Sorry guys and girls if you got the impression of my tone of writing being overbearing?
Originally posted by Bruce Baker
Bruce, I'd intended just to ignore you, but in later posts, I see that you toned down somewhat. I think we have some common ground for discussion, but you must understand that you are at best amongst peers and at worst, a relative beginner, speaking in a forum in which there are folks who have as much time on the mat as you have lived.
I know you believe you've found the secret of the ages, but you must understand also, some of us have explored the very avenue you are now and we've found it lacking.
If you want to learn more about Dillman and his art than you probably ever wanted to know, go visit www.e-budo.com
(another martial arts forum, similar to this one, where you'll find the likes of Meik Skoss, Dave Lowry, Ellis Amdur and others of unquestionable credential and impeccable research. There's a lot of info there on many sujects, but I'd advise you to read deeply first, then post carefully. Those folks aren't quite as 'aiki' and gentle as people here.
I have a variety of pains, noises from tinitus, and constant depression of Meniere's disease to deal with while I try to live a
I feel your pain, man. I truly do. I was diagnosed with Meniere's several years ago myself. It is now controlled largely by diet (I restrict caffeine and chocolate, use very little salt and abstain from aspartame altogether).
I don't know how severe your case is, but I know about the tinnitus (I use a noise machine at night to help mask it so I can sleep), I know about the vertigo (my doc said that I shouldn't be standing much less able to walk a straight line and do budo). I know about the disease.
It is no excuse for abrasive behavior.
And I do, in large part, lead a pretty ordinary life. I go to work, I go to the dojo, I enjoy myself and take care of my family. I hike and bicycle and train hard. I refuse to let the condition control me ...
If you study any ... ANY martial arts, it is your obligation to explore the possibilities of other arts and their defense/offensive capabilities even if you do not incorporate them into your art.
I cannot disagree with that statement. If you've paid attention, you should have seen folks here who have years of experience in other martial arts. While there are some younger folks here, some beginners, there are others who have, indeed, been around the budo block a few times.
My own martial resume includes a fair amount of time spent in karate (Okinawan and Japanese branches), Escrima, Tang Soo Do, etc, etc. I've spent 27 years on the mat, and have done my research off the mat as well.
You came across as a dispenser of great wisdom and discounted with very little apparent consideration the thoughts and statements of other folks here -- and that, without knowing really to whom you were speaking.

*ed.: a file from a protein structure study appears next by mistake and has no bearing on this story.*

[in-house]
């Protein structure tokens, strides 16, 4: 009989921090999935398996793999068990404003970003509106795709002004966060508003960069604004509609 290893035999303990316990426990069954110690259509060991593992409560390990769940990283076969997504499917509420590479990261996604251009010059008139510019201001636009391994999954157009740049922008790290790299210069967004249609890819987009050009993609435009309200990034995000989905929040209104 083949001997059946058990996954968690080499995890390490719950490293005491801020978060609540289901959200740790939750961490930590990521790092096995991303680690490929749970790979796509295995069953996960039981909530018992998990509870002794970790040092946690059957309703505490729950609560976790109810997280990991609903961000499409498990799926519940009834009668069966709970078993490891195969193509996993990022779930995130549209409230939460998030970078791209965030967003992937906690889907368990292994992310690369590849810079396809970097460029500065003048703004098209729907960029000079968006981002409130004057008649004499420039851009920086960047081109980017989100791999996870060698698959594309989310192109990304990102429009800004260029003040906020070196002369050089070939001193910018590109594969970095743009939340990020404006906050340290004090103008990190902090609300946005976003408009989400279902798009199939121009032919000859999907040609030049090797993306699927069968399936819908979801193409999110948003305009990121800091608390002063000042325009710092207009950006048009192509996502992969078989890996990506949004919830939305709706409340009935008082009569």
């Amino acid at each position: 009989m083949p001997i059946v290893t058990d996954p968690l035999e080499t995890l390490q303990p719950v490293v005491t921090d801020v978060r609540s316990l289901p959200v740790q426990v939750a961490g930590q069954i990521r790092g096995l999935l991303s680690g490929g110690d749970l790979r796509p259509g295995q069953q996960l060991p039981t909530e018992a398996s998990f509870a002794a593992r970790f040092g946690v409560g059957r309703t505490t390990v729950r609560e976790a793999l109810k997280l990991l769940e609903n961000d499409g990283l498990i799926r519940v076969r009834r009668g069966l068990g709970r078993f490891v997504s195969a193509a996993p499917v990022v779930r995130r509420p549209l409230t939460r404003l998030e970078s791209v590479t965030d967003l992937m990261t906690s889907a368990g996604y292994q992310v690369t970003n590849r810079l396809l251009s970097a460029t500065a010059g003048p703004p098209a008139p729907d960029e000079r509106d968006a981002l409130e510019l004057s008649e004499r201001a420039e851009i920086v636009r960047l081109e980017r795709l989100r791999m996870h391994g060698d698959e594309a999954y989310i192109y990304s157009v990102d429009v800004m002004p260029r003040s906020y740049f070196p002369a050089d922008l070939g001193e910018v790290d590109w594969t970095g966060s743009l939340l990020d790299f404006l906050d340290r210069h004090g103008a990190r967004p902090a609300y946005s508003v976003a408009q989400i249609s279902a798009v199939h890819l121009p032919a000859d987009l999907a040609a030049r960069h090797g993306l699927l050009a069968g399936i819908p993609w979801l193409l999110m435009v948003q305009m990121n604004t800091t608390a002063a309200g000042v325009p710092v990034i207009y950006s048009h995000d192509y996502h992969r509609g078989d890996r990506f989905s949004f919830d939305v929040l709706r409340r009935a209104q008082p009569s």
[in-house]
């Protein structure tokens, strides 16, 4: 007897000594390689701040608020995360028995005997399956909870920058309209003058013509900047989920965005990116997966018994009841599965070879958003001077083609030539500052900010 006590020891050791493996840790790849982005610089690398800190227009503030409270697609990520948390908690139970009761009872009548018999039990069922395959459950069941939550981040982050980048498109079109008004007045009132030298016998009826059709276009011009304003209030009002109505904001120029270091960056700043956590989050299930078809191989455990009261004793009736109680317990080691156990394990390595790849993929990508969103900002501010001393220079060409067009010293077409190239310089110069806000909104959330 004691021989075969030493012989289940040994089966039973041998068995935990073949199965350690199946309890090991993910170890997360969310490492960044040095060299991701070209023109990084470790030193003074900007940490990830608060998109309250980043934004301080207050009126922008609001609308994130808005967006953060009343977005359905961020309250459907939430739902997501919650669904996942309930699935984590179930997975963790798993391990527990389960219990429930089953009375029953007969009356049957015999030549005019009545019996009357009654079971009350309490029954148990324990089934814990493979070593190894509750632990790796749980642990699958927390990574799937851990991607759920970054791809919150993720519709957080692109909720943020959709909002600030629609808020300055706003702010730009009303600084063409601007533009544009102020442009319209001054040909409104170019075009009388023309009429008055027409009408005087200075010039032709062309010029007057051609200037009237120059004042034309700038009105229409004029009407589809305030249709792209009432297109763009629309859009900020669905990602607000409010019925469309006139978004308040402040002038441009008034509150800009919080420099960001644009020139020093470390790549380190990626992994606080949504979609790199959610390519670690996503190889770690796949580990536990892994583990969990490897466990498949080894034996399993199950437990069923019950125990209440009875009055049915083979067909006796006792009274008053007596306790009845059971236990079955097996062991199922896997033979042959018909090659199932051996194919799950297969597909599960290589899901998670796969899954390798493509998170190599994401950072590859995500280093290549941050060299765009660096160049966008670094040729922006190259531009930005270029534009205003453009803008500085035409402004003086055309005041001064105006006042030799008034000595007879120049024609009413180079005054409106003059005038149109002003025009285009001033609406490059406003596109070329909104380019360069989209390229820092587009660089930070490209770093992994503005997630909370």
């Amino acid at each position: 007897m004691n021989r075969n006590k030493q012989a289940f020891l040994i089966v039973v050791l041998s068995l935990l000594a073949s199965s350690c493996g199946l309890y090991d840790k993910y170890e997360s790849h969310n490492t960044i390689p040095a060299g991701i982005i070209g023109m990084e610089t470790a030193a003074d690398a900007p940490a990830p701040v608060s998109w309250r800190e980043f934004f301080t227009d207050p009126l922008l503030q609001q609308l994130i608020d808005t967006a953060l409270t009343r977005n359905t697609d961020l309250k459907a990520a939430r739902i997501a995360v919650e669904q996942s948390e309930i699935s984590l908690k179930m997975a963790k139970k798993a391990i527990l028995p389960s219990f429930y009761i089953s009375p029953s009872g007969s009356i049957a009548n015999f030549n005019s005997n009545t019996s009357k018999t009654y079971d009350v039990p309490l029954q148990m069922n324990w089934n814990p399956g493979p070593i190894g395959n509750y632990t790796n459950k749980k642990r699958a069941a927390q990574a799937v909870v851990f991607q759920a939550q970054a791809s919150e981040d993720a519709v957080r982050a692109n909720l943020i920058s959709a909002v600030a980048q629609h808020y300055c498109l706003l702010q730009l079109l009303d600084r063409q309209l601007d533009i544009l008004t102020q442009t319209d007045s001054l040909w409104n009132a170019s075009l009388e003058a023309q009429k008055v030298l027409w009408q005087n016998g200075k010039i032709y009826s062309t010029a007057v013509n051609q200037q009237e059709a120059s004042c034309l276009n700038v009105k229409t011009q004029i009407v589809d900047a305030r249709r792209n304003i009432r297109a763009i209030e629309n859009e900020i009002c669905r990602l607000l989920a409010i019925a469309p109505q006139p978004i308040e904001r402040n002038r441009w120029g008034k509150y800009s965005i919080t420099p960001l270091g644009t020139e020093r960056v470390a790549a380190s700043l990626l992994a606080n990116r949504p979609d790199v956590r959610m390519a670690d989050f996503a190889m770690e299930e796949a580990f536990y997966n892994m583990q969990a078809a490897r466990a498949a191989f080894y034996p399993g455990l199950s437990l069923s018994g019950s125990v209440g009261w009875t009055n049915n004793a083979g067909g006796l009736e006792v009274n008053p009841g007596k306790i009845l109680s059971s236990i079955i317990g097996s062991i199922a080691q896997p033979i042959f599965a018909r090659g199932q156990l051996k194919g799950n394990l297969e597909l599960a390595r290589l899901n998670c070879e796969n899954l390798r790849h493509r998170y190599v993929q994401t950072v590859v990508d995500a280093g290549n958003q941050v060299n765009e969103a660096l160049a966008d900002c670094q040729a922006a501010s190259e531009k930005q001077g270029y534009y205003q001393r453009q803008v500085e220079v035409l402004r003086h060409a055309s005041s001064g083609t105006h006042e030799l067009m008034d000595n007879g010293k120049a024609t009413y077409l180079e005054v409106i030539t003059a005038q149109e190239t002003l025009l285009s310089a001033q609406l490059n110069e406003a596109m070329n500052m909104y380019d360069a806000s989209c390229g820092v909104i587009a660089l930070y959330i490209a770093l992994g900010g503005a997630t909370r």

Hold your beliefs if you will, be prepared to discuss them openly and frankly, but do so with respect and the ability to see beyond the world you know and are comfortable in.
If you find explanations for techniques and logical, scientific explanation that applies more than 99% of the time, I would say that the technique and its use if valid, wouldn't you?
I suppose we must define 'scientific' ... from much of the presure point research that _I_ have seen, there's little actual scientific evidence to support the claims some folks are making.
FYI ... my interest in MA was never to become a master, or a black belt. It was to
Nor mine, once I got past about age 22 or so. I realized that the goal was nothing at all, but the journey was everything.
I am sorry if hurt anyones pride or feelings, but I think we could have a better
Bruce, I doubt seriously that you hurt anyone's feelings or pride. You irritated some folks, but that's a long shake from hurting feelings ...
Aikido community that won't get left behind if we study what Georger Dillman, and Jwing Ming Yang's YMAA is doing? If explains a lot of the mystery of what O'Sensei was doing.
All in its own time and place. If you want to study Dillman's method, fine. Do so. But don't expect folks to whom their aikido is as mysterious, magical and enlightening to agree with statements that their teachers and their teachers' teachers are wrong -- and that, Bruce, is in fact what you have been saying.
Did you ever see the picture of O'Sensei with his hands outstretch to a large tree? What was he doing? It was a Ki exercise ... Hint, hint!
Okay, I'll bite. Hint, hint, what? I've done aiki taiso and ki exercises for years and have trained many times with some very good Ki Society folks. Everything is a ki exercise if you do it correctly ...
How about we just read this and laugh a bit?
Fine by me. But I would advise you, as you have enjoined us -- Do your research. Don't take everything that's handed to you at face value. Talk to folks who've done aikido for decades and decades and who have also cross-trained. Talk to folks who have been behind the alleged 'bamboo curtain' and back.
There's lots of great info and really deep, truly scientific, knowledgeable, academic research available. Go find it and then we can discuss your belief system and how it interrelates with your aikido training.
Best to you and a blessing and prayer for your condition.